Color ED (10-minute)

Miss Snow wants to reach her goal of having 100% of students on task bubbling in circles, but Jade insists on coloring... with colors.
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Color ED (10-minute)

Recommended by

  • Doug DeVita:
    14 Jan. 2020
    While reading this unsettling play, I was reminded of the Frank Loesser song “Inchworm,” from the movie “Hans Christian Andersen.” In the song, Andersen sings a haunting refrain encouraging an inchworm to stop and think how beautiful marigolds are while in the background we hear students monotonously intoning an arithmetic lesson. Both Loesser’s song and Omorotionmwan’s play are lyrical pleas for the acceptance and beauty of non-conformity, with Omorotionmwan adding layers of fear and loss that make this play a devastating cautionary tale for our times.
  • Steven G. Martin:
    26 May. 2019
    Omorotionmwan's unsettling drama is impossible to forget, makes it impossible for audiences not to feel sympathy for all the characters as an education system breaks down individuals into automatons. It also is a very personal tale of a girl who faces bias in the form of an older person attempting to provide a life lesson.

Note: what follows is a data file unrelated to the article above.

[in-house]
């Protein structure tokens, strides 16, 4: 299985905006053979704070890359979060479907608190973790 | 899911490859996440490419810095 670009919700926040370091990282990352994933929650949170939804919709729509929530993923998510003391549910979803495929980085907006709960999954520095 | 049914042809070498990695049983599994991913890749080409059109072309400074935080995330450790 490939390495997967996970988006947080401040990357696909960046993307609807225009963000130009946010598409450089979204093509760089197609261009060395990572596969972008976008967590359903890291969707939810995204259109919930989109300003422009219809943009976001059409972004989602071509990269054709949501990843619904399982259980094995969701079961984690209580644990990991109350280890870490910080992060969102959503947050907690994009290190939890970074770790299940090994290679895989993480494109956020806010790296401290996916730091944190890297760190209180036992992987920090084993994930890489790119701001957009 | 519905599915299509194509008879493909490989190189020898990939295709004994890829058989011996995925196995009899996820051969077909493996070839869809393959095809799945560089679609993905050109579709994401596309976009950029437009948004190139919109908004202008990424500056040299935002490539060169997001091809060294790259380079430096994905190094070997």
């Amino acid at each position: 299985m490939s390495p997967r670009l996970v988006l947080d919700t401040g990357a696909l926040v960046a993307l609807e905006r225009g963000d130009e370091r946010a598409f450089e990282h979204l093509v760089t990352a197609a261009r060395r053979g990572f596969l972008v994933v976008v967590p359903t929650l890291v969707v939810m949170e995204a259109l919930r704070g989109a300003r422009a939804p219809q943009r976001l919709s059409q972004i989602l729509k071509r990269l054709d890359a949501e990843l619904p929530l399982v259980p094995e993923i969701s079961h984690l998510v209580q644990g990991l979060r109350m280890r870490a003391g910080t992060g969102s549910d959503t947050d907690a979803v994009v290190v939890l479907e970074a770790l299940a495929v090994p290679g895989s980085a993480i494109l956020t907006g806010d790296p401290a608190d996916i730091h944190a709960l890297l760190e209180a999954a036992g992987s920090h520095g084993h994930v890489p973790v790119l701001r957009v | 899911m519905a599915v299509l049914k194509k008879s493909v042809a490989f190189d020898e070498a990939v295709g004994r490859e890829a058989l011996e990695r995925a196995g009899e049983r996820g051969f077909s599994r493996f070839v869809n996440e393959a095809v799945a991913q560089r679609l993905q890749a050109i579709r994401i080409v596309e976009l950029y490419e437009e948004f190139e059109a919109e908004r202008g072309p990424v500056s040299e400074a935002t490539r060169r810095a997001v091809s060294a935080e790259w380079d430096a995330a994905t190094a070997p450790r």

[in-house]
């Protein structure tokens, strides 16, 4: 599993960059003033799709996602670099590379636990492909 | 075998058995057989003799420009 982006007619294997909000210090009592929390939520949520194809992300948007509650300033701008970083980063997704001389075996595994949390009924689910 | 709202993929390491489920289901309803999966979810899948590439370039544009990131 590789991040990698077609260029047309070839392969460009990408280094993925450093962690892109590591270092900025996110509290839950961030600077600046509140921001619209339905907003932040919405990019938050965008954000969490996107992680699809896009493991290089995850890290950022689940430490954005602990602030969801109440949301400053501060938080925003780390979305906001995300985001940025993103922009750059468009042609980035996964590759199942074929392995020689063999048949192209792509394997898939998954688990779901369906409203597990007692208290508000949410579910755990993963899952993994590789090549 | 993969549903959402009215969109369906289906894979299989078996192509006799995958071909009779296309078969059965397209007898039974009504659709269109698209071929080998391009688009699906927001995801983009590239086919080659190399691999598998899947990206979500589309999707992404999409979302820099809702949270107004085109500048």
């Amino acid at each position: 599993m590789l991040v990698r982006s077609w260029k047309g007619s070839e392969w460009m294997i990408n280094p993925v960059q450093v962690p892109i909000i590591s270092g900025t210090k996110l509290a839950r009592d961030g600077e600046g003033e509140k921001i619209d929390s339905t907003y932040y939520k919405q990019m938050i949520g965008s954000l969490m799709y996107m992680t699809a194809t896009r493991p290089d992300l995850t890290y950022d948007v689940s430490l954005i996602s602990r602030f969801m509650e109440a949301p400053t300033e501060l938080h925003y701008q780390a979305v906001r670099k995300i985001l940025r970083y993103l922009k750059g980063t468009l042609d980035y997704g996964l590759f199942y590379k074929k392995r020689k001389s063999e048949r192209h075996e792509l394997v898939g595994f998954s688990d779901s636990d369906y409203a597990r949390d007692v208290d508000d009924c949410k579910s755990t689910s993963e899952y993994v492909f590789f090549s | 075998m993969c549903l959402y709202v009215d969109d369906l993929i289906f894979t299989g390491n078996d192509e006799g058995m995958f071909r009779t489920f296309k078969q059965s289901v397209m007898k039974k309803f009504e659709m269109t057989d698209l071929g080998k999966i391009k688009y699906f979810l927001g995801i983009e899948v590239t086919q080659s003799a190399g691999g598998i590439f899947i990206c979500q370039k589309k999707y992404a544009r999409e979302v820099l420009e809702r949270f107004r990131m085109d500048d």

Produce "Color ED."
  • Asher Wyndham:
    12 Jan. 2018
    The symbolism and choreopoetic language functions to express the oppressive, racist reality of American education that encourages complicity and de-values diversity and difference. Haunting. Heartbreaking. This play would appeal to highschool and college students. And if performed by kickass students, it's brutal criticism, it's a wake-up call to teachers and administrators. I recommend that it's performed in cafeterias.

Development History

  • Reading
    Red Herring Productions for Little Black Dress INK

Production History

  • Community Theater
    Stay Awake! Theatre